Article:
Micah Ganske, ‘Warhead’, 2014, 101/EXHIBIT

About Micah Ganske

Micah Ganske once said of his work, “Like the way a photograph of a happy memory is somehow heart-breaking, I want the beauty in my painting to be somehow horrible; a beauty so saturated that it has begun to burn itself out, disappearing.” Ganske’s paintings and sculptures often feature imagery of moribund urban and rural spaces, afflicted by what he calls “aspirational technology,” gone awry in natural and constructed environments. In 2000, Ganske decided to stop stretching and priming his canvases, and instead developed a method of stain-painting, using diluted acrylic paint on untreated muslin. Often featuring isolated forms from his paintings, his sculptures are designed using a CAD program, then rendered using a Makerbot 3D printer.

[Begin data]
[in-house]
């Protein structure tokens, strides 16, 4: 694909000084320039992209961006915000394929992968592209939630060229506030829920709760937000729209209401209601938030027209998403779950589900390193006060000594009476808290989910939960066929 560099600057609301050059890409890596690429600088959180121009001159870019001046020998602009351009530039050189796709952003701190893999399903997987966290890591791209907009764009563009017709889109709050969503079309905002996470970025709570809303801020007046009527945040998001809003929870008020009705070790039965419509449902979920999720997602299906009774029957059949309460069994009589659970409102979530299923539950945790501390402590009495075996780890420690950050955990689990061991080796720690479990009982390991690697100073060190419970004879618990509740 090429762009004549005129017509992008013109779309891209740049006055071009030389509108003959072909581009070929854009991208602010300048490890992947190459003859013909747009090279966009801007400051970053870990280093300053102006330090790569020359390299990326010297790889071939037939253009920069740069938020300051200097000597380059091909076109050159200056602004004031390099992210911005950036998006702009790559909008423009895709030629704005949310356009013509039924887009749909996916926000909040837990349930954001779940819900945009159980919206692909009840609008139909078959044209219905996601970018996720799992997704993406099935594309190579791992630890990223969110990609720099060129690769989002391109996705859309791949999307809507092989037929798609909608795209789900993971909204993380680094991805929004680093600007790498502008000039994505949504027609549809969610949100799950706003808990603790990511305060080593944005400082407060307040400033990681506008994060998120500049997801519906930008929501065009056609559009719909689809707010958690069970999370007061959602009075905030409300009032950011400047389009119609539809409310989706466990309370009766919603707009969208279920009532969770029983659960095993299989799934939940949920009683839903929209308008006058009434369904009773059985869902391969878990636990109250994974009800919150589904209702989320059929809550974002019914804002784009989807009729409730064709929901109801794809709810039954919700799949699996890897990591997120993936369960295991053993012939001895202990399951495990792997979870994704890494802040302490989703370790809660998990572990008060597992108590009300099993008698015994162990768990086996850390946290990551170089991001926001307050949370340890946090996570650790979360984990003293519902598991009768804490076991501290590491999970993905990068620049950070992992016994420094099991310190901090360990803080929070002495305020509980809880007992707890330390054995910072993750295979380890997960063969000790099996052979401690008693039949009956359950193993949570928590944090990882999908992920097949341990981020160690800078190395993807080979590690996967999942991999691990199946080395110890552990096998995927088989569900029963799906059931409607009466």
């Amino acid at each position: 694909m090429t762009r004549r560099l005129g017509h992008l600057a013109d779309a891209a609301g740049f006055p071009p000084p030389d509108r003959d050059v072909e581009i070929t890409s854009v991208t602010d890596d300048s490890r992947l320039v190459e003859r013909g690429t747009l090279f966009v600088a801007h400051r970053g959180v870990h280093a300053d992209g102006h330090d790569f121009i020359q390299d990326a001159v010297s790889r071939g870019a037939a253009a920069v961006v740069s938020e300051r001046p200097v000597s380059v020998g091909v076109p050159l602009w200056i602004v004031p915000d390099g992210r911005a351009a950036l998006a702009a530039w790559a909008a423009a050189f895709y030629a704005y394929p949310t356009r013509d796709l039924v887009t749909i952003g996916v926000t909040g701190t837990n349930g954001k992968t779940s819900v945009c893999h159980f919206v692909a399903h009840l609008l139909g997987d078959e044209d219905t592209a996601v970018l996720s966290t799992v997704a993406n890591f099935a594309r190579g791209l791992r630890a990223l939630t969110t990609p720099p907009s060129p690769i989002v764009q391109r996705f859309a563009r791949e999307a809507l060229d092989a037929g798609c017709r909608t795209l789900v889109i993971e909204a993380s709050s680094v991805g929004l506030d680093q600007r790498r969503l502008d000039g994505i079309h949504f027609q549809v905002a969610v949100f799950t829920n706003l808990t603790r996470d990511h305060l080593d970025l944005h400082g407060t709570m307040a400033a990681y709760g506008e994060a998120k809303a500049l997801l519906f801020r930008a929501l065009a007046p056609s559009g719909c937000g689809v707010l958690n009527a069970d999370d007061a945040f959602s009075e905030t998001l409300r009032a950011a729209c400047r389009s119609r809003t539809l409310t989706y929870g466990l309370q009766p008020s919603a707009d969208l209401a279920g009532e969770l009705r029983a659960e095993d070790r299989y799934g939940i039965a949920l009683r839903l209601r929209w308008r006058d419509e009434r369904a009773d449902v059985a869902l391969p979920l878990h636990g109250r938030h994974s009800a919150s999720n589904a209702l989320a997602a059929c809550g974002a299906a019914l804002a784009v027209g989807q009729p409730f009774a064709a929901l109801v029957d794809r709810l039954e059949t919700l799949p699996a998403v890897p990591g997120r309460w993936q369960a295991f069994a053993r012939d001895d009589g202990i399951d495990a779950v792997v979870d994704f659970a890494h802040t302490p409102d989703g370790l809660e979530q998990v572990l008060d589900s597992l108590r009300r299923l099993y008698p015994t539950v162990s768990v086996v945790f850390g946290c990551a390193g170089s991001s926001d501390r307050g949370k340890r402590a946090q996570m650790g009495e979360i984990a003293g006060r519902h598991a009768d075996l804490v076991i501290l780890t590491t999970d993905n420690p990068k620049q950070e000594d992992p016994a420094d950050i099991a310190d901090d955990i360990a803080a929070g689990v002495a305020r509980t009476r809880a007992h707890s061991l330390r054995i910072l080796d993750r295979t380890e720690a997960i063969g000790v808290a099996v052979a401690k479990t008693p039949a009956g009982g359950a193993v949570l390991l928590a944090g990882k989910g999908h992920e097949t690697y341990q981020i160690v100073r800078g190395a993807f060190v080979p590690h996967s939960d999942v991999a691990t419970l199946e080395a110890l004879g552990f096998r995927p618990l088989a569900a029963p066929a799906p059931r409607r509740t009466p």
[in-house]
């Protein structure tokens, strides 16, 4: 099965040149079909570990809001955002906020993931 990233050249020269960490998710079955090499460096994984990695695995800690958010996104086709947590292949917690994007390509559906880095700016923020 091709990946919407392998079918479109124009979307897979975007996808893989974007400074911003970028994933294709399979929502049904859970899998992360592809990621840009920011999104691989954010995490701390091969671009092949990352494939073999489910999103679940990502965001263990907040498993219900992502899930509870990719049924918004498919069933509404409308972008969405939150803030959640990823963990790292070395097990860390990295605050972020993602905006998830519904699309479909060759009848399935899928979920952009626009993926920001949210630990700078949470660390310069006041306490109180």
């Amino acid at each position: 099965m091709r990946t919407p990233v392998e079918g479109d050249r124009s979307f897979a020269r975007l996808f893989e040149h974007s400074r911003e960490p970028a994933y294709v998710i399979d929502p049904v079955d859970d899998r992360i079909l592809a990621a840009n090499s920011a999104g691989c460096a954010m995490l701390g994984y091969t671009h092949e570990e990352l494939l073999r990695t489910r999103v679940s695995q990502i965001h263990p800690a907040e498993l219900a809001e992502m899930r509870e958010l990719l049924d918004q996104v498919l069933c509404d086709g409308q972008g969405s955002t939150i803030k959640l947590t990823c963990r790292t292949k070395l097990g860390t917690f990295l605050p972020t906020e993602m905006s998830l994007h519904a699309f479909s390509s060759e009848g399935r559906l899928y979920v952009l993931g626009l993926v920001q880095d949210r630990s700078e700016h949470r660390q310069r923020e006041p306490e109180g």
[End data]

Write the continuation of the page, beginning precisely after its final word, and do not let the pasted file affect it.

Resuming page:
American, b. 1980, Honolulu, Hawaii, based in New York, New York

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